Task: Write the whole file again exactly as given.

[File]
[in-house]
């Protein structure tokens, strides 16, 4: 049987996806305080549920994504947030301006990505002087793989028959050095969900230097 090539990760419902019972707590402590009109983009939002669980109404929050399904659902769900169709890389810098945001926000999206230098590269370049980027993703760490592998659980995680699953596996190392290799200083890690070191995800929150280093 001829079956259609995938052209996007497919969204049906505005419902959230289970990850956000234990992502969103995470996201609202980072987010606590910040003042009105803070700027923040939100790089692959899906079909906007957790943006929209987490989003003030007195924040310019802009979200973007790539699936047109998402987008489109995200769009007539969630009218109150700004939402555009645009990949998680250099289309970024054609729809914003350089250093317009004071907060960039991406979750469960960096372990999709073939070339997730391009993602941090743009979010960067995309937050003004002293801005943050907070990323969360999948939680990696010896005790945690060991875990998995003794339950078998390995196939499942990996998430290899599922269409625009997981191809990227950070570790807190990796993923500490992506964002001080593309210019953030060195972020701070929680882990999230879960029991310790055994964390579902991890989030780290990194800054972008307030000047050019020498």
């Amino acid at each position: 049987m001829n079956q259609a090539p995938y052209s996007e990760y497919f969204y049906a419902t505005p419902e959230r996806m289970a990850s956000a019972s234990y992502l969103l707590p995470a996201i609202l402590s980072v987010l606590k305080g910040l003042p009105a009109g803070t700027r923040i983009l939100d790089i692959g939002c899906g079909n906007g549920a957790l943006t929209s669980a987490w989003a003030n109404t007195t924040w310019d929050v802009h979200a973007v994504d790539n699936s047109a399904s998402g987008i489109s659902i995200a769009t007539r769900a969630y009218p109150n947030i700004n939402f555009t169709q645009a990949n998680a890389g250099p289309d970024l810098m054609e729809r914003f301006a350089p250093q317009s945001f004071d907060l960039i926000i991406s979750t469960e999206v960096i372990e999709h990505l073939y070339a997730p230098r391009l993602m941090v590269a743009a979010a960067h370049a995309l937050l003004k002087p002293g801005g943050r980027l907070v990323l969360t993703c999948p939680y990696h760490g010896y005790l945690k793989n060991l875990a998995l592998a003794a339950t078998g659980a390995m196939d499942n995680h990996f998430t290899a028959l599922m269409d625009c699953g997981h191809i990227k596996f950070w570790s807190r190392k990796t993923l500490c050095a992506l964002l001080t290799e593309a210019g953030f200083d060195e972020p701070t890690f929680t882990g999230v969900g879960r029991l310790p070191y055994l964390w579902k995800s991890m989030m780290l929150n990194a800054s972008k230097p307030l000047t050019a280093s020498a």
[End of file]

[in-house]
């Protein structure tokens, strides 16, 4: 049987996806305080549920994504947030301006990505002087793989028959050095969900230097 090539990760419902019972707590402590009109983009939002669980109404929050399904659902769900169709890389810098945001926000999206230098590269370049980027993703760490592998659980995680699953596996190392290799200083890690070191995800929150280093 001829079956259609995938052209996007497919969204049906505005419902959230289970990850956000234990992502969103995470996201609202980072987010606590910040003042009105803070700027923040939100790089692959899906079909906007957790943006929209987490989003003030007195924040310019802009979200973007790539699936047109998402987008489109995200769009007539969630009218109150700004939402555009645009990949998680250099289309970024054609729809914003350089250093317009004071907060960039991406979750469960960096372990999709073939070339997730391009993602941090743009979010960067995309937050003004002293801005943050907070990323969360999948939680990696010896005790945690060991875990998995003794339950078998390995196939499942990996998430290899599922269409625009997981191809990227950070570790807190990796993923500490992506964002001080593309210019953030060195972020701070929680882990999230879960029991310790055994964390579902991890989030780290990194800054972008307030000047050019020498």
């Amino acid at each position: 049987m001829n079956q259609a090539p995938y052209s996007e990760y497919f969204y049906a419902t505005p419902e959230r996806m289970a990850s956000a019972s234990y992502l969103l707590p995470a996201i609202l402590s980072v987010l606590k305080g910040l003042p009105a009109g803070t700027r923040i983009l939100d790089i692959g939002c899906g079909n906007g549920a957790l943006t929209s669980a987490w989003a003030n109404t007195t924040w310019d929050v802009h979200a973007v994504d790539n699936s047109a399904s998402g987008i489109s659902i995200a769009t007539r769900a969630y009218p109150n947030i700004n939402f555009t169709q645009a990949n998680a890389g250099p289309d970024l810098m054609e729809r914003f301006a350089p250093q317009s945001f004071d907060l960039i926000i991406s979750t469960e999206v960096i372990e999709h990505l073939y070339a997730p230098r391009l993602m941090v590269a743009a979010a960067h370049a995309l937050l003004k002087p002293g801005g943050r980027l907070v990323l969360t993703c999948p939680y990696h760490g010896y005790l945690k793989n060991l875990a998995l592998a003794a339950t078998g659980a390995m196939d499942n995680h990996f998430t290899a028959l599922m269409d625009c699953g997981h191809i990227k596996f950070w570790s807190r190392k990796t993923l500490c050095a992506l964002l001080t290799e593309a210019g953030f200083d060195e972020p701070t890690f929680t882990g999230v969900g879960r029991l310790p070191y055994l964390w579902k995800s991890m989030m780290l929150n990194a800054s972008k230097p307030l000047t050019a280093s020498a």